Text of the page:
Yes, sea glass is really just broken glassy garbage that’s tumbled in the sea, but people love it. We know folks in Maine who are fanatical about it, even selling it to jewelry makers for big money! Whether or not you want to capitalize on sea glass, you can certainly spend a day walking the beach hunting for it. In our three weeks up and down the beach, the places we found the most were on the north shore of the river mouth in the shell bank. By the way, you can obviously find tons of seashells, too, on Laytown Beach, but it’s the sea glass that is the most elusive.
Number Eight: Enjoy the Beach
Laytown’s Beach can be a narrow strip at high tide or almost a mile wide at low tide. Regardless, the weather does not need to be perfect to enjoy it. Whether you’ve got your bikini on or your galoshes and a mac, the beach is perfect for a long walk.
You can amble past Laytown’s famous race track, past Bettystown and her three ice cream stores, past the dunes, and end up at the Maiden Tower about 6 km away. Along the way, pick up shells, watch the tankers come into the Boyne channel, and play fetch with any number of dogs running the beach with their owners.
We did this walk and got hungry enough to stop at Bistro BT. There, I got introduced to Halloumi Cheese and devoured their Grilled Greek Halloumi Panini.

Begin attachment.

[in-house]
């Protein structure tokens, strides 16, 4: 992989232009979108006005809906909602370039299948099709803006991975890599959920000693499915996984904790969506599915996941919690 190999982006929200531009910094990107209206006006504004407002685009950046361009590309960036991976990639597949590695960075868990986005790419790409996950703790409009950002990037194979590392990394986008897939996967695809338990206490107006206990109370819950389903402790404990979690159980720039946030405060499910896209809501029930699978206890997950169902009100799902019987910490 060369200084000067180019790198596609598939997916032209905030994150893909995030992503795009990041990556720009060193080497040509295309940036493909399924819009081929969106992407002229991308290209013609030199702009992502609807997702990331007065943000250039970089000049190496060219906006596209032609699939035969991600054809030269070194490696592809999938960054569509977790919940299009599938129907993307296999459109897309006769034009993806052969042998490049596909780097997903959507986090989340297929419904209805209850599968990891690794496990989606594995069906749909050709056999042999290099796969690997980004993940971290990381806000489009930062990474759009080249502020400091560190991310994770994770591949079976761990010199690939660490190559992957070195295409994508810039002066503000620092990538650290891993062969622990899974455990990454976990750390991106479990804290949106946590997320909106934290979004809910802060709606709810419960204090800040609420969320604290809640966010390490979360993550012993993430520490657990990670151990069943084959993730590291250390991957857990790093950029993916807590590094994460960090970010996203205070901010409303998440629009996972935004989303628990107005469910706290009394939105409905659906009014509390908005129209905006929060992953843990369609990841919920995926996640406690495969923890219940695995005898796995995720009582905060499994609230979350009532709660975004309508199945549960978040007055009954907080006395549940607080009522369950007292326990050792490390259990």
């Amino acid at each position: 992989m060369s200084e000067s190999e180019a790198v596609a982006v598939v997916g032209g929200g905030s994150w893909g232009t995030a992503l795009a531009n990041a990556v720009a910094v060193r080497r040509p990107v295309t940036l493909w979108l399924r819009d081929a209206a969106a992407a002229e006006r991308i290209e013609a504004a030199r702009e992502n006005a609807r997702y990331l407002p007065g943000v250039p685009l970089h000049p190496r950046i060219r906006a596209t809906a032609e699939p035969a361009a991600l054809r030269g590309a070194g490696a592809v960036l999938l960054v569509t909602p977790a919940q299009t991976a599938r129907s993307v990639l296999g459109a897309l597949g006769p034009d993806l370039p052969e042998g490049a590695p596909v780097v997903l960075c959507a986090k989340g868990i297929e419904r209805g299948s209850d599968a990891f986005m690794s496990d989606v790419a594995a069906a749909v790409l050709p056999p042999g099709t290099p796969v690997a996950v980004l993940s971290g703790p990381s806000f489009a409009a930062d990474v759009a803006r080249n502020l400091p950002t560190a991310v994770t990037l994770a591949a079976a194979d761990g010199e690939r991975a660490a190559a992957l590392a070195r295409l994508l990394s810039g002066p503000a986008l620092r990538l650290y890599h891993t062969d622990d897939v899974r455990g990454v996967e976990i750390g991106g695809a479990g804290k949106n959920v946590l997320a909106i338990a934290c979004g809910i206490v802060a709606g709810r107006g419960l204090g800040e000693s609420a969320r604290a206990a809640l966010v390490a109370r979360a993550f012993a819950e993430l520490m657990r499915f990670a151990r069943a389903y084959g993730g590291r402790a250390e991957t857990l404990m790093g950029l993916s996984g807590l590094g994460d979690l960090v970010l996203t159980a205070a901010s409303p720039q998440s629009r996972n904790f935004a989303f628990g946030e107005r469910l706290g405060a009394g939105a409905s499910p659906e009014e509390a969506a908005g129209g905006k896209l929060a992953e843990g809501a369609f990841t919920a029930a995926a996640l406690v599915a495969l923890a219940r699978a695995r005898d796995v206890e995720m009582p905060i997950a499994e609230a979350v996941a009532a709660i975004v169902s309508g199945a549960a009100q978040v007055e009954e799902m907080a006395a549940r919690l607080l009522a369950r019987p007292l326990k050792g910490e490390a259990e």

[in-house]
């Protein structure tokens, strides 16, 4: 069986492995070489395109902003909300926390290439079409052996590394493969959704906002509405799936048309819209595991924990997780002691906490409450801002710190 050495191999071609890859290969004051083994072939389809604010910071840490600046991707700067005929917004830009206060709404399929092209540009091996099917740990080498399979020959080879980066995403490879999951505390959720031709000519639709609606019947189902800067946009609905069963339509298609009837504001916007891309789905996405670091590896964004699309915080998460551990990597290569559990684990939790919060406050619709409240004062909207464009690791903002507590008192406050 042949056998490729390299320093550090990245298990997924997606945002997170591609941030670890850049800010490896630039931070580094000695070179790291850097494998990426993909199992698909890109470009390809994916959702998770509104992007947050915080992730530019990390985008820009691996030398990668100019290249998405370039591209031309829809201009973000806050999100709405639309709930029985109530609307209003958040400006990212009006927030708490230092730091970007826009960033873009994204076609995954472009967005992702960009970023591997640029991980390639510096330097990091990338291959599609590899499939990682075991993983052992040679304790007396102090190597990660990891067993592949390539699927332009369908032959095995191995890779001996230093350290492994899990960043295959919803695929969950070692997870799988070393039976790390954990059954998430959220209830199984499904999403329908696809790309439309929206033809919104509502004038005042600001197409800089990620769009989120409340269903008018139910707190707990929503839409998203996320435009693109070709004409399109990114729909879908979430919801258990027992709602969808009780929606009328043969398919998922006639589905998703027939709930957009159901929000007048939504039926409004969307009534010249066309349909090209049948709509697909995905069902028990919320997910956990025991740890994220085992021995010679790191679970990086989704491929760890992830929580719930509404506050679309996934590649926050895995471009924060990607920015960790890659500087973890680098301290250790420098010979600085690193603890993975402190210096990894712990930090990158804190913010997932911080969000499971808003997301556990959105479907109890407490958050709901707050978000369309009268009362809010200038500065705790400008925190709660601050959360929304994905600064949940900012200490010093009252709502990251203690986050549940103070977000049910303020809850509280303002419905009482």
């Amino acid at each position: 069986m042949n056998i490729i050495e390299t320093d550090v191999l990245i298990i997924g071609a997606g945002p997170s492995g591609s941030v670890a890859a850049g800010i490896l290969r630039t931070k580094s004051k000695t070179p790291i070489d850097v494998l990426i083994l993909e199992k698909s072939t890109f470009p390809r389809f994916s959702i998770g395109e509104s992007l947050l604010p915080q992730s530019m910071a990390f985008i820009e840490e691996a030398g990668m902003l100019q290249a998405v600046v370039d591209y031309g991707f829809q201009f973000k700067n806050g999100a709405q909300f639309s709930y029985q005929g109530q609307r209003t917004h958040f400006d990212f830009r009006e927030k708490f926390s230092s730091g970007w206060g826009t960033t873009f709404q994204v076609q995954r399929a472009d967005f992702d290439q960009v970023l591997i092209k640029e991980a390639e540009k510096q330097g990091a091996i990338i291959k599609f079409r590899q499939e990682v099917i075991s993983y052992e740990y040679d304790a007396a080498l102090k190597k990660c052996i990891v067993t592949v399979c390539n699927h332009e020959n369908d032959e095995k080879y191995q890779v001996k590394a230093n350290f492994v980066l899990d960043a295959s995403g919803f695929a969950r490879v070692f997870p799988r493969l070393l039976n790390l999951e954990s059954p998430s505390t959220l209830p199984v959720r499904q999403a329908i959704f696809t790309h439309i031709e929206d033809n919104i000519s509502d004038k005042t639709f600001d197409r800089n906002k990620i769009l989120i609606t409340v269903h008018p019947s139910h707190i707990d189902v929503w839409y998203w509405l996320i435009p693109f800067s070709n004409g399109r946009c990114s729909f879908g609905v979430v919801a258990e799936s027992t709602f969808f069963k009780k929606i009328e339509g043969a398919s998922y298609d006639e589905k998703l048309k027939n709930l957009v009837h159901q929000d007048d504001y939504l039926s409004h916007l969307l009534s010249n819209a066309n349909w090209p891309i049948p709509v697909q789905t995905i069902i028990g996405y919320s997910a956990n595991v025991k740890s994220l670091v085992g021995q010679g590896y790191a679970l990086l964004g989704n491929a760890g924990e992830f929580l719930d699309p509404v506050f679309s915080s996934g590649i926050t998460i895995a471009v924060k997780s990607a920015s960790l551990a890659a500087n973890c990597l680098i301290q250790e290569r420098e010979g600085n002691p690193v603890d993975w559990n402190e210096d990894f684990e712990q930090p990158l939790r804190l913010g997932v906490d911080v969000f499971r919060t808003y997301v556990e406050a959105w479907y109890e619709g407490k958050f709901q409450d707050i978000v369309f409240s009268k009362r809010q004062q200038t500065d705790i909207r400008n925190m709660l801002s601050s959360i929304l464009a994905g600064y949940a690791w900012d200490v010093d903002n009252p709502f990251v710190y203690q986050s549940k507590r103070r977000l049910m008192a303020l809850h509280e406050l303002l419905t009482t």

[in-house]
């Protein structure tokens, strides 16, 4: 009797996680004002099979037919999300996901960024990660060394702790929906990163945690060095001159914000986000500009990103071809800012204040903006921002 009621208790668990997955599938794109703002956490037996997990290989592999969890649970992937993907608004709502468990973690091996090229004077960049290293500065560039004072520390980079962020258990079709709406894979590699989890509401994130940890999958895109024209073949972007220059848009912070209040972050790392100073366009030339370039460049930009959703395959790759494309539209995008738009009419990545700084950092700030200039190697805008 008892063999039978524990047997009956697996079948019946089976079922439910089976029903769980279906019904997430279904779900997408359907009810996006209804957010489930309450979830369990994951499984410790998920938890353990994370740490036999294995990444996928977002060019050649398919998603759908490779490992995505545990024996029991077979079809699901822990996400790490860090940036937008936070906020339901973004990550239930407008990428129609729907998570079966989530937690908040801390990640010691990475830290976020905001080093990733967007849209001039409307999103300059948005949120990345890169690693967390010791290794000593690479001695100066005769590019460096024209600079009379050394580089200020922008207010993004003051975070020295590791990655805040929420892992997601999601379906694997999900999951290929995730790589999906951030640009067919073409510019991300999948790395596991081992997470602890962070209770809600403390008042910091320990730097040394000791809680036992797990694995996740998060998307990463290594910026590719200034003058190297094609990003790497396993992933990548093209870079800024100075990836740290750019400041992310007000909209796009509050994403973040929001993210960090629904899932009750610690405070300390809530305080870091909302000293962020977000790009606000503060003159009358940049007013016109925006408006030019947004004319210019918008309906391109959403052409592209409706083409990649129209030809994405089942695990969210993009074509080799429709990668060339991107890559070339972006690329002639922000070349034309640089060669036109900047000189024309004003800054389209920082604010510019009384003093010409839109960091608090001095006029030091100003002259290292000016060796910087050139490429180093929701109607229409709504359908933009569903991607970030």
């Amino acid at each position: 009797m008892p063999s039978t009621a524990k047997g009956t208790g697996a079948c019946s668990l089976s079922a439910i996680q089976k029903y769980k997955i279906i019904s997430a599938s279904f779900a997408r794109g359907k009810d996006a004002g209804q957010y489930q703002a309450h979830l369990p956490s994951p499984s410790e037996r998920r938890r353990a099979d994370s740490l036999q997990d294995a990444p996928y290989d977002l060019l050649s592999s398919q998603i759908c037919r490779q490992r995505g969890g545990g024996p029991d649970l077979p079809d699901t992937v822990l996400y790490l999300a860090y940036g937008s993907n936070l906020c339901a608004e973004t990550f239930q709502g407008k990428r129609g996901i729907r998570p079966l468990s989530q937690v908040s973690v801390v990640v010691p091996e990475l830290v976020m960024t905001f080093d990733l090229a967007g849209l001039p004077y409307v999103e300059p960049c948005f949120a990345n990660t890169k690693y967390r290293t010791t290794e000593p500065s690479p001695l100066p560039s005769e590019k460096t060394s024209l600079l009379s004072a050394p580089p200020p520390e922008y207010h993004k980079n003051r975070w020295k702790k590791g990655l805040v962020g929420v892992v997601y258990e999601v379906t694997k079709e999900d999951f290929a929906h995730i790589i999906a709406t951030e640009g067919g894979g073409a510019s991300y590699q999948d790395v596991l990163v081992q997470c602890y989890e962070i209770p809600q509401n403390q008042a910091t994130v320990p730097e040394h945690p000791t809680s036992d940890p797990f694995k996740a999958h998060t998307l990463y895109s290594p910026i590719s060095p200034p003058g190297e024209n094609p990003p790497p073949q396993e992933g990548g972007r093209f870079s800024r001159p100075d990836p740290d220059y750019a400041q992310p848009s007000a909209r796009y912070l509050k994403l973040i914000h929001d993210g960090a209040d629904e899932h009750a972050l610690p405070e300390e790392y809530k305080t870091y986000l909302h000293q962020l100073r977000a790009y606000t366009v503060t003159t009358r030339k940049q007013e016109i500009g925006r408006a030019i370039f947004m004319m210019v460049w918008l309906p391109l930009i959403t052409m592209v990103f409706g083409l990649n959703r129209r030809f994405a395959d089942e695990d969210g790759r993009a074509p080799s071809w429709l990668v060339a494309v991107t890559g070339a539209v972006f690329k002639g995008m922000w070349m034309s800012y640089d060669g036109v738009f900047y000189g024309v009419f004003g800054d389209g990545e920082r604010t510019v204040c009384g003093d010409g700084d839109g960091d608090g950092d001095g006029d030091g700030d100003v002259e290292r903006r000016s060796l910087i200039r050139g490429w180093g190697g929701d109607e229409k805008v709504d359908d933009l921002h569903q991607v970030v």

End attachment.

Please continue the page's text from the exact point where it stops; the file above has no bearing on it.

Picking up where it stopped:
While we dined on the sand at the Bistro, a local bagpiper came out to entertain us from the seashore.
Number Nine: Embrace Laytown
All over Laytown, you’ll find evidence of civic pride. The Tidy Towns folks have made sure quaint visuals keep the town inviting, including a darling boat filled with flowers, lovely artwork (The Voyager) along the seashore, and even a suggested walking path for exercise. People are friendly, two pubs serve good Guinness and Bulmers, and the local market (Pat’s) has everything you need. We even found a great exercise class held several times a day in the Parochial Hall run by A & S Fitness. The coaches cheered us on and welcomed us as locals.
Number Ten: Meet Benn